It's been a wonderful 25 years. I've heard--and played--a vast amount of great music over the years, met many wonderful musicians. A daytime show on Saturday is the perfect opportunity for live guests, and I've had more than four hundred of them in my time on the radio. I've also enjoyed so much support from listeners, by phone, mail, email, or in person everywhere I've been in our listening area all these years.

But it's always been in conflict with my day job. Balancing my living--which I love--and radio--which I also love--has never been easy. I have art shows to attend many weekends, and Saturday Market when I'm home. And while radio has been a lot of fun, it's also been a lot of work: previewing music, updating the calendar, picking and playing and filing, researching and recording and archiving interviews, posting playlists to the website and the internet. And oh-so-many radiothons...

So last December at Holiday Market, I found myself thinking, "Twenty five years is a nice round number. I think it might be time to retire." I sat on that decision for a month or two, waiting for second thoughts, regrets, but all I felt was relief. Last month, I told my colleagues at KLCC, and today, I'm telling you.

March 28 will be my last day as regular host of the Saturday Cafe. To counter any tendency to get maudlin and weepy, Denise and I will celebrate the last weekend of March as we have for so many years now, with humorous songs for April Fools Eve (Eve, Eve, Eve…) After that, I'm off the weekly grind, though I'll probably stick around for the occasional substitute stint on the folk shows.

I didn't create the Saturday Cafe, though I did manage the place for a good long time. Though the name will retire with me, I expect whoever takes over the time slot to leave their mark on this radio station, just as I and Diane and Jamie May and Charlie Akers did.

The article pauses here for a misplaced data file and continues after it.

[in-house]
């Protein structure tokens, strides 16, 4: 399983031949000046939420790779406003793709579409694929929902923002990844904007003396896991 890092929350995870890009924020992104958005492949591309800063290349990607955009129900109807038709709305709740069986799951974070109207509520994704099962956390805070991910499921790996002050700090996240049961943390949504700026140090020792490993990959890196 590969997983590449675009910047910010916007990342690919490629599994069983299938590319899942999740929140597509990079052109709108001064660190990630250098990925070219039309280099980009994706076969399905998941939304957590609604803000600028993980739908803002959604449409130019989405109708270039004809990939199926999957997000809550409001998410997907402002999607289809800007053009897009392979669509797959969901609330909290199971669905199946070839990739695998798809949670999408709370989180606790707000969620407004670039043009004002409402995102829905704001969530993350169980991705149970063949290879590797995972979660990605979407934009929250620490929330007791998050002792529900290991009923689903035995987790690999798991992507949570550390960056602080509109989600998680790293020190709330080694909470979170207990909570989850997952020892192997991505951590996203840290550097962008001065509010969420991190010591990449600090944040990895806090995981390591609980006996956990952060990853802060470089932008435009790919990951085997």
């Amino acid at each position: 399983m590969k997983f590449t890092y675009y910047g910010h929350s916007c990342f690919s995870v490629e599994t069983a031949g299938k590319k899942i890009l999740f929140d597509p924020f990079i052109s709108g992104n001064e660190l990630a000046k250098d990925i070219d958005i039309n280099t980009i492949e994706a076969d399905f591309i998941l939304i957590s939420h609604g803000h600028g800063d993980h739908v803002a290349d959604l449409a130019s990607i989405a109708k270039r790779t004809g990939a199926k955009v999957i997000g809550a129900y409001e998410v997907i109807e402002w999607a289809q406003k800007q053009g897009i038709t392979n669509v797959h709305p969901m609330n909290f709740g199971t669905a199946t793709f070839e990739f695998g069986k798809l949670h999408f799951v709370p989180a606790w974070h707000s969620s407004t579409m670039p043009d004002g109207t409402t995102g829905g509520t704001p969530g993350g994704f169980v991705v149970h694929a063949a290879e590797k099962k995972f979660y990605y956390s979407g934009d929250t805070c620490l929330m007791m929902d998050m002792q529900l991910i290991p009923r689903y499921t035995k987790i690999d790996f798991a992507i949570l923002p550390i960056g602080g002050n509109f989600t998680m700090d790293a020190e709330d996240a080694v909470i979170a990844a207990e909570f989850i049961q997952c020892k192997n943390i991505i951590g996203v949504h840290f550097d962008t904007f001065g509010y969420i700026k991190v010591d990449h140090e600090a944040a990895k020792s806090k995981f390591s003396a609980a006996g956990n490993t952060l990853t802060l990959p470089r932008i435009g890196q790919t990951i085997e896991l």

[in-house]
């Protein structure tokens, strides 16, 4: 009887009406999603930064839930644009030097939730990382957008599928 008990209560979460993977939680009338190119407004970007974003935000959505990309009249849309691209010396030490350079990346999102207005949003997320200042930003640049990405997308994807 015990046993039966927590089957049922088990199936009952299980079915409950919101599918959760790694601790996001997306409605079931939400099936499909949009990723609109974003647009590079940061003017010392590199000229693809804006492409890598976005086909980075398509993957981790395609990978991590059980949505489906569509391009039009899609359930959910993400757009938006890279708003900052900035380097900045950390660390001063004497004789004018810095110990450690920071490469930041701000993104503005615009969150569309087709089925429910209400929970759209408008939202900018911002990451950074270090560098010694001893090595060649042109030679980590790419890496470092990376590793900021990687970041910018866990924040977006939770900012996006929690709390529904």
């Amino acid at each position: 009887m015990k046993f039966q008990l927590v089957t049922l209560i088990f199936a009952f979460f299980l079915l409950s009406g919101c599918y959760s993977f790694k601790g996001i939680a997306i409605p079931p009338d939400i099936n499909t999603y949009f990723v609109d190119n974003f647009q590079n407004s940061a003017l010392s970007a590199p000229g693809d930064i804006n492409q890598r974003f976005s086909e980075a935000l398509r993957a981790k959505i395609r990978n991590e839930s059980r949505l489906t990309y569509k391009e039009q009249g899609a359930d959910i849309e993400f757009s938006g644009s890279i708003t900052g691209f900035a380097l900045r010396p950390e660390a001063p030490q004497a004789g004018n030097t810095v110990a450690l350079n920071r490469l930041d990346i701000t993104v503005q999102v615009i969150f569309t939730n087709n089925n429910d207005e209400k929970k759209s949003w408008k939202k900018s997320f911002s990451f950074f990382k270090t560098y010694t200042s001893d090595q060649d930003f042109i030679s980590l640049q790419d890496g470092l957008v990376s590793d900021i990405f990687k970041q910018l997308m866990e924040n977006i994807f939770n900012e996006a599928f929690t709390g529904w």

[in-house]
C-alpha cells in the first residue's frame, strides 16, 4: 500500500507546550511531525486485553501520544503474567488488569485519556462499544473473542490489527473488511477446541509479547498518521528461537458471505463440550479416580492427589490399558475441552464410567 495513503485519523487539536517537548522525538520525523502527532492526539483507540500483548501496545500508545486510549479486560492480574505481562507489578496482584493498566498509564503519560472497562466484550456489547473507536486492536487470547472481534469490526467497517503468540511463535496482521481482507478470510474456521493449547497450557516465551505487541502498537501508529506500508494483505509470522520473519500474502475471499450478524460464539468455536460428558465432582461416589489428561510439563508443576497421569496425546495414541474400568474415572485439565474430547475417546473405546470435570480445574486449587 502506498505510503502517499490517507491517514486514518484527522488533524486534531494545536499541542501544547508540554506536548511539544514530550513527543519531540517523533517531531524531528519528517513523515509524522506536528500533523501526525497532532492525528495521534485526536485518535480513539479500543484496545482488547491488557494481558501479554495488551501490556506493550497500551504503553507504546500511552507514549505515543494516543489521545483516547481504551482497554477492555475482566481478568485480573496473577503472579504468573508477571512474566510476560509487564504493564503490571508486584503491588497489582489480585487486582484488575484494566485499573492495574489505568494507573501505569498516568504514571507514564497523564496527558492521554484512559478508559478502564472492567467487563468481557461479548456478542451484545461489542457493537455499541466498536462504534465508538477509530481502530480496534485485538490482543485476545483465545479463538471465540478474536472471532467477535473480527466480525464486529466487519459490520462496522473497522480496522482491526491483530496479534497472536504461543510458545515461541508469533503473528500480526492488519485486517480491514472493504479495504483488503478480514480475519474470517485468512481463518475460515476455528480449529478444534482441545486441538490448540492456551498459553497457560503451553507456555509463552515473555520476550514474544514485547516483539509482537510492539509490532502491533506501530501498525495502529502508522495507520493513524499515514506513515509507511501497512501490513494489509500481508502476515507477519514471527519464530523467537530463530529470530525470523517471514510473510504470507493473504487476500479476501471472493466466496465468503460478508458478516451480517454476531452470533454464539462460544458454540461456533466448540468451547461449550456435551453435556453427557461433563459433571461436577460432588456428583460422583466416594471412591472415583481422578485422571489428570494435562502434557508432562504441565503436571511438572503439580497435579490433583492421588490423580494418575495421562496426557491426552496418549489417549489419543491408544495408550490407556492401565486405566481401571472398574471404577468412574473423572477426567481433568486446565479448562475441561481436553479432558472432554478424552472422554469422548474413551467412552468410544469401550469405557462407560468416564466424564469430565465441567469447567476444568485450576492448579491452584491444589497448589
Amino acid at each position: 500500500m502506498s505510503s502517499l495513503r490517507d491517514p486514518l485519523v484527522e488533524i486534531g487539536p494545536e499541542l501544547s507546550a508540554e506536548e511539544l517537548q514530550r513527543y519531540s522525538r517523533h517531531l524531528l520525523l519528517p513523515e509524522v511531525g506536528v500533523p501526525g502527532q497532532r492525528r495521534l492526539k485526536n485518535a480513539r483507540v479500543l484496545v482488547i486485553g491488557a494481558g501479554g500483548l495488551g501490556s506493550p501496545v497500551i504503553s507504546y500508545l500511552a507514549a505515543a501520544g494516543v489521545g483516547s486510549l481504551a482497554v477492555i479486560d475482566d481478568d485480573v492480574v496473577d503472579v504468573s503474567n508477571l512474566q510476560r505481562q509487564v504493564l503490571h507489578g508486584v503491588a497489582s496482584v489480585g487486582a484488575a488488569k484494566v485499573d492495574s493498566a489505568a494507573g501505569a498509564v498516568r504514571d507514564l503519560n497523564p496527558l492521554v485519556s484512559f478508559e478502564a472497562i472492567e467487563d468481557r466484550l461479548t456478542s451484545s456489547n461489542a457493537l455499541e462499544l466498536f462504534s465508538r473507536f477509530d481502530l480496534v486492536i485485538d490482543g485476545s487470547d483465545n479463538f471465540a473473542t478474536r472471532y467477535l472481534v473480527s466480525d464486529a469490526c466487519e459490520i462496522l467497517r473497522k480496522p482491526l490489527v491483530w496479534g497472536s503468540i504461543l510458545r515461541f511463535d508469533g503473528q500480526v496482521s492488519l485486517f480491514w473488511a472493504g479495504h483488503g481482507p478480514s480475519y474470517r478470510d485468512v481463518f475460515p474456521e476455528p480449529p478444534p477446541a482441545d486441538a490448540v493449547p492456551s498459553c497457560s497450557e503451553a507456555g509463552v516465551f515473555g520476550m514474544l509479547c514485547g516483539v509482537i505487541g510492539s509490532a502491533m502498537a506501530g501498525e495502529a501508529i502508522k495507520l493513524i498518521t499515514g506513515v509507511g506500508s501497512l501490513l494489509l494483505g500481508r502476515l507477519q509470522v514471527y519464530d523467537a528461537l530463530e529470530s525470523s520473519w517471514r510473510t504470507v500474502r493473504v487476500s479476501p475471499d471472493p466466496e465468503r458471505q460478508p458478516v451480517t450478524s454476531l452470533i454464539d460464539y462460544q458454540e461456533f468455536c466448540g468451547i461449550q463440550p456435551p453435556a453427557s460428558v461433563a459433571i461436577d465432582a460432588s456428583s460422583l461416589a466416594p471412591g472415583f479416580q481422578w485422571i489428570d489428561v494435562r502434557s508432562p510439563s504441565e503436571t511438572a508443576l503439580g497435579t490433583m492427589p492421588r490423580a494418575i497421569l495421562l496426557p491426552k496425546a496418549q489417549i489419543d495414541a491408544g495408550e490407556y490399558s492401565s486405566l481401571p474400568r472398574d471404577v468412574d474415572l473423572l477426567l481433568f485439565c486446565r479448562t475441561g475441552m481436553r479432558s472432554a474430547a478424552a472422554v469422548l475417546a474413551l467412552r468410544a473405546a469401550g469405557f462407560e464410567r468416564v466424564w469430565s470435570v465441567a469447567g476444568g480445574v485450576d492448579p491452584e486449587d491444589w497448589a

I feel lucky to have been a fixture in so many homes all these years. It's been an honor and a privilege.
offcntr: (vendor)
Moments captured from a Pottery Smash--er, Charity Auction with Percussive Interludes. Alex, Jon and I are auctioneers; Claire volunteered to "Vanna"--hold up auction items for us. Market assistant manager Kim also got drafted to help select auction combinations.

Featured was a lot of pottery, baskets, canvas bags, some gorgeous woodwork. Also a couple of cases of albacore and chinook salmon, which we split up to offer such items as a tuna-casserole baking dish, complete with tuna.

Jon throws out the first pot--too fast to photograph. Here, he repeats for the camera, in slow motion.

Alex explains the rules, while I wait with my first auction item, a fistful of coffee mugs.

Claire demonstrates the fine art of Vannaing as Jon gets the bidding started.

sales table
The business end: Elise and Deborah take cash payment, while Market manager emeritus Bill runs the Square pad.

Market assistant manager and fashion goddess Kim shows how to smash pots stylishly.

Jon cruises the stock tables, putting together his next auction package.

Tiny treasures hide in the bottom of larger ones.

aftermathafter aftermath
In less than an hour, everything is gone. Some to the smash bin, far more to happy vendors, staff and friends of the Market. And we raised over $4200 for the Kareng Fund, Saturday Market's vendor emergency relief program.